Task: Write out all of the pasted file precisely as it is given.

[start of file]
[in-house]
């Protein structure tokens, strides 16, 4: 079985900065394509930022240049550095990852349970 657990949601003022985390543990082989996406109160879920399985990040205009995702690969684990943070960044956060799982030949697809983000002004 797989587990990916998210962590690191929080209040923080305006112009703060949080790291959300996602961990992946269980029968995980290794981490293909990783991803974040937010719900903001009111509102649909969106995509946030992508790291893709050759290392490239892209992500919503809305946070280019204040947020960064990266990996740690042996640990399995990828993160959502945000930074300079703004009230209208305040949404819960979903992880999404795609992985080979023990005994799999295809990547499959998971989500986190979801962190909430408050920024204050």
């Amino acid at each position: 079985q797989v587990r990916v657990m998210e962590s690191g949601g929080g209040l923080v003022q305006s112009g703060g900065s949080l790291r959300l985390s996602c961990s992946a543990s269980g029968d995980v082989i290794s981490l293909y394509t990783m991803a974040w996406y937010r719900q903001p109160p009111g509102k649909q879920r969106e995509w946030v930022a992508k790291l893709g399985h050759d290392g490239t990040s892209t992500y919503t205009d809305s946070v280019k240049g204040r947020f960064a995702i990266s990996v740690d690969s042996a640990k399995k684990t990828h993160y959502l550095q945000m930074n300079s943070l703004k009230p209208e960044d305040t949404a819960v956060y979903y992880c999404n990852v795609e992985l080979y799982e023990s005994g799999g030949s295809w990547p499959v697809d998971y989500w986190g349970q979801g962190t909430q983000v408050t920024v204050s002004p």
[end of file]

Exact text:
[in-house]
């Protein structure tokens, strides 16, 4: 079985900065394509930022240049550095990852349970 657990949601003022985390543990082989996406109160879920399985990040205009995702690969684990943070960044956060799982030949697809983000002004 797989587990990916998210962590690191929080209040923080305006112009703060949080790291959300996602961990992946269980029968995980290794981490293909990783991803974040937010719900903001009111509102649909969106995509946030992508790291893709050759290392490239892209992500919503809305946070280019204040947020960064990266990996740690042996640990399995990828993160959502945000930074300079703004009230209208305040949404819960979903992880999404795609992985080979023990005994799999295809990547499959998971989500986190979801962190909430408050920024204050």
């Amino acid at each position: 079985q797989v587990r990916v657990m998210e962590s690191g949601g929080g209040l923080v003022q305006s112009g703060g900065s949080l790291r959300l985390s996602c961990s992946a543990s269980g029968d995980v082989i290794s981490l293909y394509t990783m991803a974040w996406y937010r719900q903001p109160p009111g509102k649909q879920r969106e995509w946030v930022a992508k790291l893709g399985h050759d290392g490239t990040s892209t992500y919503t205009d809305s946070v280019k240049g204040r947020f960064a995702i990266s990996v740690d690969s042996a640990k399995k684990t990828h993160y959502l550095q945000m930074n300079s943070l703004k009230p209208e960044d305040t949404a819960v956060y979903y992880c999404n990852v795609e992985l080979y799982e023990s005994g799999g030949s295809w990547p499959v697809d998971y989500w986190g349970q979801g962190t909430q983000v408050t920024v204050s002004p």